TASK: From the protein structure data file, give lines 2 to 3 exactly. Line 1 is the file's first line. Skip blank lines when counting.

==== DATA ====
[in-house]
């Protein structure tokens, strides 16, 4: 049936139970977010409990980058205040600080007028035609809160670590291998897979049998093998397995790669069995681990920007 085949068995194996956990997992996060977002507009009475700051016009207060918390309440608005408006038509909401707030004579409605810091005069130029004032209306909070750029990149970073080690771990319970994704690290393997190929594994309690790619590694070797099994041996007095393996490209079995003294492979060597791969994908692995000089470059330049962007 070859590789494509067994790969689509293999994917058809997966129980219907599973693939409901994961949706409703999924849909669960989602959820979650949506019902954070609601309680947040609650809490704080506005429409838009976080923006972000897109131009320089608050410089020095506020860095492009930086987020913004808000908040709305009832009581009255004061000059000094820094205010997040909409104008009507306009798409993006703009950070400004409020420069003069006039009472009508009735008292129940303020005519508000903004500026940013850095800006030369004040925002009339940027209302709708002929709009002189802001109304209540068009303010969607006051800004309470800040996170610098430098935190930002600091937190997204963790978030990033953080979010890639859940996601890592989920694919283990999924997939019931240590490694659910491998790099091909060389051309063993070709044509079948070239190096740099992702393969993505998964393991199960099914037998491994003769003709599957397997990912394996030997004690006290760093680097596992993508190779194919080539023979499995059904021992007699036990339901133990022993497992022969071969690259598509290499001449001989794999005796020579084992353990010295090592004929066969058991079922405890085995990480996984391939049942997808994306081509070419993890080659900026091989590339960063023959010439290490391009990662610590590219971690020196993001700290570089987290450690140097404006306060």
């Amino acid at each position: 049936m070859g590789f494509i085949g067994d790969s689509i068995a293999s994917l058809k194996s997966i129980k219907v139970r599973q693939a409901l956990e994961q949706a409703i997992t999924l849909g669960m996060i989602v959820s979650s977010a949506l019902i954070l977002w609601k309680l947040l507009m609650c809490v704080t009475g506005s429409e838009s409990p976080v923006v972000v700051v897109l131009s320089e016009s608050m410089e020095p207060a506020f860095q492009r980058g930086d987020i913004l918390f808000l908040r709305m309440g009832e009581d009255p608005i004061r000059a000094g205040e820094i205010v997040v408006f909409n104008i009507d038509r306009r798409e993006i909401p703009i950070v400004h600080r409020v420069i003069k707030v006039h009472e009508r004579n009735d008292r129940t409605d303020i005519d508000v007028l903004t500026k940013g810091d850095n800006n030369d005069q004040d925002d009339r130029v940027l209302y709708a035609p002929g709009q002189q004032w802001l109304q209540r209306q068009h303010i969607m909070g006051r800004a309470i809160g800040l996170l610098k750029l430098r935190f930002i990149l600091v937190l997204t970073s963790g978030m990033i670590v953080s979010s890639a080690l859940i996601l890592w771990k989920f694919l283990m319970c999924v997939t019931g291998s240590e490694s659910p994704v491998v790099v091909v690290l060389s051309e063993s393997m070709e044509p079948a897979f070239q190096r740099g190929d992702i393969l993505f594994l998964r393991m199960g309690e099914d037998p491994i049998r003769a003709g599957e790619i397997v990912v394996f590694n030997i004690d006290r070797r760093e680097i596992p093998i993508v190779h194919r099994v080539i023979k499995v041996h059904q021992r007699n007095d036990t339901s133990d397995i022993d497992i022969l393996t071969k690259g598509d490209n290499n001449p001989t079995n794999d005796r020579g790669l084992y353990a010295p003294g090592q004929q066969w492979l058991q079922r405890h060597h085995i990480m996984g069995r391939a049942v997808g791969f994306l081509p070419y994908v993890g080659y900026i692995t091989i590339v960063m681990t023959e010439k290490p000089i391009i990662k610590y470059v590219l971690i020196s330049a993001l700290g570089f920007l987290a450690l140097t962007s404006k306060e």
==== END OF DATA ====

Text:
């Protein structure tokens, strides 16, 4: 049936139970977010409990980058205040600080007028035609809160670590291998897979049998093998397995790669069995681990920007 085949068995194996956990997992996060977002507009009475700051016009207060918390309440608005408006038509909401707030004579409605810091005069130029004032209306909070750029990149970073080690771990319970994704690290393997190929594994309690790619590694070797099994041996007095393996490209079995003294492979060597791969994908692995000089470059330049962007 070859590789494509067994790969689509293999994917058809997966129980219907599973693939409901994961949706409703999924849909669960989602959820979650949506019902954070609601309680947040609650809490704080506005429409838009976080923006972000897109131009320089608050410089020095506020860095492009930086987020913004808000908040709305009832009581009255004061000059000094820094205010997040909409104008009507306009798409993006703009950070400004409020420069003069006039009472009508009735008292129940303020005519508000903004500026940013850095800006030369004040925002009339940027209302709708002929709009002189802001109304209540068009303010969607006051800004309470800040996170610098430098935190930002600091937190997204963790978030990033953080979010890639859940996601890592989920694919283990999924997939019931240590490694659910491998790099091909060389051309063993070709044509079948070239190096740099992702393969993505998964393991199960099914037998491994003769003709599957397997990912394996030997004690006290760093680097596992993508190779194919080539023979499995059904021992007699036990339901133990022993497992022969071969690259598509290499001449001989794999005796020579084992353990010295090592004929066969058991079922405890085995990480996984391939049942997808994306081509070419993890080659900026091989590339960063023959010439290490391009990662610590590219971690020196993001700290570089987290450690140097404006306060």
């Amino acid at each position: 049936m070859g590789f494509i085949g067994d790969s689509i068995a293999s994917l058809k194996s997966i129980k219907v139970r599973q693939a409901l956990e994961q949706a409703i997992t999924l849909g669960m996060i989602v959820s979650s977010a949506l019902i954070l977002w609601k309680l947040l507009m609650c809490v704080t009475g506005s429409e838009s409990p976080v923006v972000v700051v897109l131009s320089e016009s608050m410089e020095p207060a506020f860095q492009r980058g930086d987020i913004l918390f808000l908040r709305m309440g009832e009581d009255p608005i004061r000059a000094g205040e820094i205010v997040v408006f909409n104008i009507d038509r306009r798409e993006i909401p703009i950070v400004h600080r409020v420069i003069k707030v006039h009472e009508r004579n009735d008292r129940t409605d303020i005519d508000v007028l903004t500026k940013g810091d850095n800006n030369d005069q004040d925002d009339r130029v940027l209302y709708a035609p002929g709009q002189q004032w802001l109304q209540r209306q068009h303010i969607m909070g006051r800004a309470i809160g800040l996170l610098k750029l430098r935190f930002i990149l600091v937190l997204t970073s963790g978030m990033i670590v953080s979010s890639a080690l859940i996601l890592w771990k989920f694919l283990m319970c999924v997939t019931g291998s240590e490694s659910p994704v491998v790099v091909v690290l060389s051309e063993s393997m070709e044509p079948a897979f070239q190096r740099g190929d992702i393969l993505f594994l998964r393991m199960g309690e099914d037998p491994i049998r003769a003709g599957e790619i397997v990912v394996f590694n030997i004690d006290r070797r760093e680097i596992p093998i993508v190779h194919r099994v080539i023979k499995v041996h059904q021992r007699n007095d036990t339901s133990d397995i022993d497992i022969l393996t071969k690259g598509d490209n290499n001449p001989t079995n794999d005796r020579g790669l084992y353990a010295p003294g090592q004929q066969w492979l058991q079922r405890h060597h085995i990480m996984g069995r391939a049942v997808g791969f994306l081509p070419y994908v993890g080659y900026i692995t091989i590339v960063m681990t023959e010439k290490p000089i391009i990662k610590y470059v590219l971690i020196s330049a993001l700290g570089f920007l987290a450690l140097t962007s404006k306060e």